Will consumers use a new free service to protect themselves from dodgy websites?
A new, free service has been launched by IBM and two other industry bodies, the Packet Clearing House and the Global Cyber Alliance (GCA), with the aim of helping consumers and businesses to avoid websites that are known to be malicious.
Quad 9 uses 19 lists of web-based sites to identify those known to be used by phishing gangs. It works by getting users to re-set their routers’ DNS settings to 126.96.36.199. This blocks people from visiting known bad sites and helps users to avoid falling victim to phishing scams using websites that appear to be reputable financial organisations.
“Anyone anywhere can use it,” said Phil Rettinger, GCA’s president and chief operating officer.
The service, he says, will be “privacy sensitive,” with no logging of the addresses making DNS requests—”we will keep only [rough] geolocation data,” he said, for the purposes of tracking the spread of requests associated with particular malicious domains. “We’re anonymizing the data, sacrificing on the side of privacy.”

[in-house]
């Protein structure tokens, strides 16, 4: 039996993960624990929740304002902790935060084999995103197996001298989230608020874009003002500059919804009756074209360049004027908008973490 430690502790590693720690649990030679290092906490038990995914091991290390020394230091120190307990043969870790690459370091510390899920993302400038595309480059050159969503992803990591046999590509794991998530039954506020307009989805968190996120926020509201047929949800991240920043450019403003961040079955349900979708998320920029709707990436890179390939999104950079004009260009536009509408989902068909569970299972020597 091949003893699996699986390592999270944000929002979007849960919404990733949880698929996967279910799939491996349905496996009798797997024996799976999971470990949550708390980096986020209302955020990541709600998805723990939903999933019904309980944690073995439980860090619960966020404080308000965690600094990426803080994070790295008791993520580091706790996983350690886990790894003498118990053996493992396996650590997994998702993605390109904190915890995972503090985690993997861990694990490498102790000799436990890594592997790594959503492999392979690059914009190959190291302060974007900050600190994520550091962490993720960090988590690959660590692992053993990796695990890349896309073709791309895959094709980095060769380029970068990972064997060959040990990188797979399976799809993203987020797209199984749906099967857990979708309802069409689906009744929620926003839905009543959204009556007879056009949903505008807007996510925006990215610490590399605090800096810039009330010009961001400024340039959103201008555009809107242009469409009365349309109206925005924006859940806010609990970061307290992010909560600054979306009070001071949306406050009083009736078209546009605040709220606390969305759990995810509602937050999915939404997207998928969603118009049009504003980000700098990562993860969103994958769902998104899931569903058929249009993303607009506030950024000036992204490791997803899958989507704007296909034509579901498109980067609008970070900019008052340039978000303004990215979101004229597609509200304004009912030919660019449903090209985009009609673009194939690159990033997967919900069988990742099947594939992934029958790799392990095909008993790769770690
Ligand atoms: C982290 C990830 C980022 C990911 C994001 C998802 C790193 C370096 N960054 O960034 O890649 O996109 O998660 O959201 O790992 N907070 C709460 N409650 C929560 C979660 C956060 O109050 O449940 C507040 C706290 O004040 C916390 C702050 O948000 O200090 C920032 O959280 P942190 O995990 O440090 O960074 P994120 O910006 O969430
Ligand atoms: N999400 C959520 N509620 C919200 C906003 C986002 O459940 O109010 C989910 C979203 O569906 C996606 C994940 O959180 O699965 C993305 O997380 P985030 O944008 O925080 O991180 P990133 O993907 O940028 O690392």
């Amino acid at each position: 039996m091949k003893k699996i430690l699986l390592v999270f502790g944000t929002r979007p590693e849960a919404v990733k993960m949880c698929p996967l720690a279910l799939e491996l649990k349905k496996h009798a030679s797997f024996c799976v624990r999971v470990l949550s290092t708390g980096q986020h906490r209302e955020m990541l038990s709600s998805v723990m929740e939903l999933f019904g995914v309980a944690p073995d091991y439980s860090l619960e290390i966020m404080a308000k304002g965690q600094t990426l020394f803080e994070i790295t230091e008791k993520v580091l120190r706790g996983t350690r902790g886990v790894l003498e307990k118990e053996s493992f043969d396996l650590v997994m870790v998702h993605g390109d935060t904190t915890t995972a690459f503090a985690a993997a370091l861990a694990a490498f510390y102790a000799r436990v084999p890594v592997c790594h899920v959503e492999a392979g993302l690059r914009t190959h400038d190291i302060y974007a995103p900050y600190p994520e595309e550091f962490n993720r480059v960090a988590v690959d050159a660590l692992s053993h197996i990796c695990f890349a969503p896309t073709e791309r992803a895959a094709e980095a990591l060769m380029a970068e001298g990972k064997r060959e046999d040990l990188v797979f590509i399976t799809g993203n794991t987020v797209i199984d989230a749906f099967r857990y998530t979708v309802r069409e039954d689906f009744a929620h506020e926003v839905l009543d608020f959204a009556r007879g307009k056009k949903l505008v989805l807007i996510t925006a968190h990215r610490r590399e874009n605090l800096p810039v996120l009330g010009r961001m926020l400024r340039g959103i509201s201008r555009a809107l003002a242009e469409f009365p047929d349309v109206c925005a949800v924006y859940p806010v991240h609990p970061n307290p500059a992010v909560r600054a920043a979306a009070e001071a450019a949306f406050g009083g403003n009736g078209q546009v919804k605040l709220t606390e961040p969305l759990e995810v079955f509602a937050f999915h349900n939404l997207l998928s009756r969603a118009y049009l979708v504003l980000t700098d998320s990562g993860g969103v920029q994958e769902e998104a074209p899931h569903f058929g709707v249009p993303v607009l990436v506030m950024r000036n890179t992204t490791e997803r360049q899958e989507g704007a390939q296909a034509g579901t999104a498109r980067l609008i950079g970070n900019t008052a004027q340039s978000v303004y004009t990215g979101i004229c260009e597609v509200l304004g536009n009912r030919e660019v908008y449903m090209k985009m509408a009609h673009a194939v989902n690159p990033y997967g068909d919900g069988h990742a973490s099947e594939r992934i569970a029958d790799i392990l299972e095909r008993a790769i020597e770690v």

There is more information about the service here https://arstechnica.com/information-technology/2017/11/new-quad9-dns-service-blocks-malicious-domains-for-everyone/
Security experts are doubtful whether users will take advantage of the service.
According to an article on Quad 9 by the BBC: “Independent security expert Graham Cluley said relatively few people fiddled with the settings on their routers to change the way they found web addresses.
Getting across the benefits of switching would be a ” big challenge”, he said, given how reluctant people were to adopt other useful security technologies.
He pointed to the difficulties there had been in getting people to use password managers or VPN (Virtual Private Networks).
But as the numbers of people who have had money stolen through phishing scams continues to climb, perhaps it is time to take security a lot more seriously.